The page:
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On Heels of OCR’s Reduction In Fines, Congress Offers Its Views

In the roughly three months since the HHS Office for Civil Rights announced it planned to reduce the amount of fines imposed for all but the most serious HIPAA violations, OCR issued two settlements—but both were finalized before the change.

The health care privacy and security community, then, has yet to see how the recent decision by OCR Director Roger Severino plays out and, at the same time, what impact there might be on compliance.

Now Congress has entered the fray. Significant health care legislation is advancing in the Senate that calls for OCR, when dealing with HIPAA violators, to take into consideration whether a covered entity (CE) or business associate (BA) had “recognized security practices in place” for at least a year that would “mitigate fines” or “limit remedies” the agency might impose.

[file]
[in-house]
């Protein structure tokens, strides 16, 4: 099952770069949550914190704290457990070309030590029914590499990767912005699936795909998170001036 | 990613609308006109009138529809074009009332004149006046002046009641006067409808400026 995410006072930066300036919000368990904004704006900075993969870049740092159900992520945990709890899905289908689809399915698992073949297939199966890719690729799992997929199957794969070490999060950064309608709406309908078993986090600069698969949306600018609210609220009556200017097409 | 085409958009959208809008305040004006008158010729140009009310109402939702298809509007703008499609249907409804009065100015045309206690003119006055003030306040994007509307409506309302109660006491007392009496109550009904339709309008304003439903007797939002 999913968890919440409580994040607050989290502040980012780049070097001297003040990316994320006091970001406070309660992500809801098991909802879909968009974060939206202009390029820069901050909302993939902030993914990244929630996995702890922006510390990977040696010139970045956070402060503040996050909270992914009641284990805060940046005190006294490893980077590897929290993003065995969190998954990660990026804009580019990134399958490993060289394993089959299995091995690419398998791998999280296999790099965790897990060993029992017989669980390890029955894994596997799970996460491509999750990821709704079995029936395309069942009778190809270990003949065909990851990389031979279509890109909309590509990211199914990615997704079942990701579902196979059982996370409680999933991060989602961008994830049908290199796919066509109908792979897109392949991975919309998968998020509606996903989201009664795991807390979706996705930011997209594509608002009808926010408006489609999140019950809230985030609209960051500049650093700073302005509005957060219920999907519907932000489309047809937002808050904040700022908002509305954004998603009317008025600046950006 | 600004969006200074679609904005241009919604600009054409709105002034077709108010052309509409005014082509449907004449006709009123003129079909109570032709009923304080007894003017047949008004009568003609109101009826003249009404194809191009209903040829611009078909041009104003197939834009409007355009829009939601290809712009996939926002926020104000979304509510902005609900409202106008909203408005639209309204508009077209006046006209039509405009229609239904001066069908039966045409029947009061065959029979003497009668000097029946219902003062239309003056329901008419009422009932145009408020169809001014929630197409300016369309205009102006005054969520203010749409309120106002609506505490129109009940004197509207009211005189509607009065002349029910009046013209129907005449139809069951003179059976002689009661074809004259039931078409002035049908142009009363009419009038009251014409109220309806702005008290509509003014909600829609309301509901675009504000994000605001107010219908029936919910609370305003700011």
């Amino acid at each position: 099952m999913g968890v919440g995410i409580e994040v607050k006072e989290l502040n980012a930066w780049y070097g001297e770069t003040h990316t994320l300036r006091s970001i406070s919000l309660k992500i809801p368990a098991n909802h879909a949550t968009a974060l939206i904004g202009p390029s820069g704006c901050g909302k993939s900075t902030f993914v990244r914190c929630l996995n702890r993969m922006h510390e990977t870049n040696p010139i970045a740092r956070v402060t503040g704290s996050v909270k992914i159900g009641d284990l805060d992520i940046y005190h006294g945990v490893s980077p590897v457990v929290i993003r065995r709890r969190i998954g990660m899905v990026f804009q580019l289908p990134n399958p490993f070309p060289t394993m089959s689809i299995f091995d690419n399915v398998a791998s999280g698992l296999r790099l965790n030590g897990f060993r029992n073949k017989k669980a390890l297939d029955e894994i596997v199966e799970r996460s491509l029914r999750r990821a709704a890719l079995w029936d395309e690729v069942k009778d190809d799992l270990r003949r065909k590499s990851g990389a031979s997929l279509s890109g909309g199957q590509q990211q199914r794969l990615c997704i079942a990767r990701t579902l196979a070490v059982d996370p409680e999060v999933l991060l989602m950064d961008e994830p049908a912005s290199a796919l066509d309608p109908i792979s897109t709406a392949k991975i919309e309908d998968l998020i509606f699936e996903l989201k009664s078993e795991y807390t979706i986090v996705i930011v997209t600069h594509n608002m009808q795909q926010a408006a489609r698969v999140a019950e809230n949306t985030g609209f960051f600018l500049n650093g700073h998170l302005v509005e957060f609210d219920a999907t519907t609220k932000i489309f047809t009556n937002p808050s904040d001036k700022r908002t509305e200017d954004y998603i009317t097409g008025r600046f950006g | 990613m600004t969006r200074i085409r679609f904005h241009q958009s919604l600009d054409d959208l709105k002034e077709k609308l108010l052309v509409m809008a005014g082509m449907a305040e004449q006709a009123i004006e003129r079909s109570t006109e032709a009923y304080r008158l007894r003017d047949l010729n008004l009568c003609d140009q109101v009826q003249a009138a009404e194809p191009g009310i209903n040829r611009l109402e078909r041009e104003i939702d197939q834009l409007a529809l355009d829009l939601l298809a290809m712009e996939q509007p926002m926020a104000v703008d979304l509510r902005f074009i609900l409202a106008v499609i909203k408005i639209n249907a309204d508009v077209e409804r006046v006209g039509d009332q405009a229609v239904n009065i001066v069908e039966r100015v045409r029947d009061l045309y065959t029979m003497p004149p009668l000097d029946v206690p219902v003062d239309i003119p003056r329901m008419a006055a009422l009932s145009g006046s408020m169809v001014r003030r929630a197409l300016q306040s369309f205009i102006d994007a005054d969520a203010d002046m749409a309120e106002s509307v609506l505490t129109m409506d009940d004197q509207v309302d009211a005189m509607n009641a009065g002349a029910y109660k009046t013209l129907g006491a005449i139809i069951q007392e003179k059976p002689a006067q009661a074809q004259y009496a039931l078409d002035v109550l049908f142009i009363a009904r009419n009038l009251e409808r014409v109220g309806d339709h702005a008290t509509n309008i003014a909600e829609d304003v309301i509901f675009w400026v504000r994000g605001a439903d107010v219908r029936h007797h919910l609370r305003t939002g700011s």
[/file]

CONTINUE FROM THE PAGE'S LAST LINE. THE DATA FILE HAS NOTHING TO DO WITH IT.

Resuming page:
It could be argued that OCR already does this, but in recent years, particularly as its penalties have risen, the agency has stopped explaining how it arrived at settlement amounts. For example, last year OCR entered into a $16 million settlement with Anthem Inc. over a massive exposure of protected health information (PHI)—some 79 million records were involved. Severino said only that the “largest health data breach in U.S. history fully merits the largest HIPAA settlement in history” (“OCR Exacts Its Pound of Flesh From Anthem With $16 Million Settlement, Corrective Actions,” RPP 18, no. 11).

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